The high noonday sun and longer days are combining to accelerate the advances of flora and fauna this late spring. Many phenomena that usually occur over a week or so are happening much more rapidly this year — often over a period of a few days. So it is an exciting time to be out and about.
The placement of dockage, and a few boats at St Amants Marina is a sure sign that summer is on its way:
This ruffed grouse is scurrying, perhaps to develop a nest in a more private place…
Marsh Marigolds are emerging from the reeds and cattail marshes to display their golden blossoms.
This American Red Squirrel is starting to scamper away from the nosy photographer…
First Painted Turtle of the season basking in afternoon sun …
This year’s crop of Beaked Hazelnuts appears to be light.
This Common Grackle is enjoying the sunshine, generating some iridescence with its feathers.
This Mallard drake is using the same phenomenon to generate that iridescent green on its neck.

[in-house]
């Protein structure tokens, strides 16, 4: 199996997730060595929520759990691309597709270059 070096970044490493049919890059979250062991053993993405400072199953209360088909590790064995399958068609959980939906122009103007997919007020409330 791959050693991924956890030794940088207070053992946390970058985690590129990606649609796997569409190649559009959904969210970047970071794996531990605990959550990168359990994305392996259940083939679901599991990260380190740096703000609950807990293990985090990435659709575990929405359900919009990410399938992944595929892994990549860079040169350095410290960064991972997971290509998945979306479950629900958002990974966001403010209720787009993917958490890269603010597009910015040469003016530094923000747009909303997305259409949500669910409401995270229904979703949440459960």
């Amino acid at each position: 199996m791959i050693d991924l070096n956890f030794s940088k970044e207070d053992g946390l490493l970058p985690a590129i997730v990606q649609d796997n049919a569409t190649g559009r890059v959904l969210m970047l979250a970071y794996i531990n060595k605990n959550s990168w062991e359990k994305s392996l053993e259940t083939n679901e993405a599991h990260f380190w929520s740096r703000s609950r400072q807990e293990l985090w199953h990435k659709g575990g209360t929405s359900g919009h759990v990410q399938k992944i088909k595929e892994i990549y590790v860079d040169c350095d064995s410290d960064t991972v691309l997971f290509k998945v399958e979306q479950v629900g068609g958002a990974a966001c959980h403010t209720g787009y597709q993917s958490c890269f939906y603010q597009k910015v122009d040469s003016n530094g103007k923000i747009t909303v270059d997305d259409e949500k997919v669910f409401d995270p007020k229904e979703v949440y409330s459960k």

Some White Trilliums have unfurled almost at the same time as T. erectum.
A (nice?) abstraction ….
More Marsh Marigolds:
First Pale Corydalis of the year …
This illustrates that the microclimate in the region of the leaves influences the rate of advance…
I was lucky to hear, then to see and quickly photograph this Common Yellowthroat Warbler at Big Lake.
Early Saxifrage are in full bloom now …. but the normal buzzing of pollinators seems to be missing this spring …. something to pay attention to as spring progresses.
Stinking Benjamin alright!
Carolina Spring Beauty is abundant this year (beautiful and tasty?)
Trout lily bulbs are also said to be edible —- in small quantities.
In a few days the floors of our deciduous woods will be dotted with Ontario’s flower, T. grandiflorum.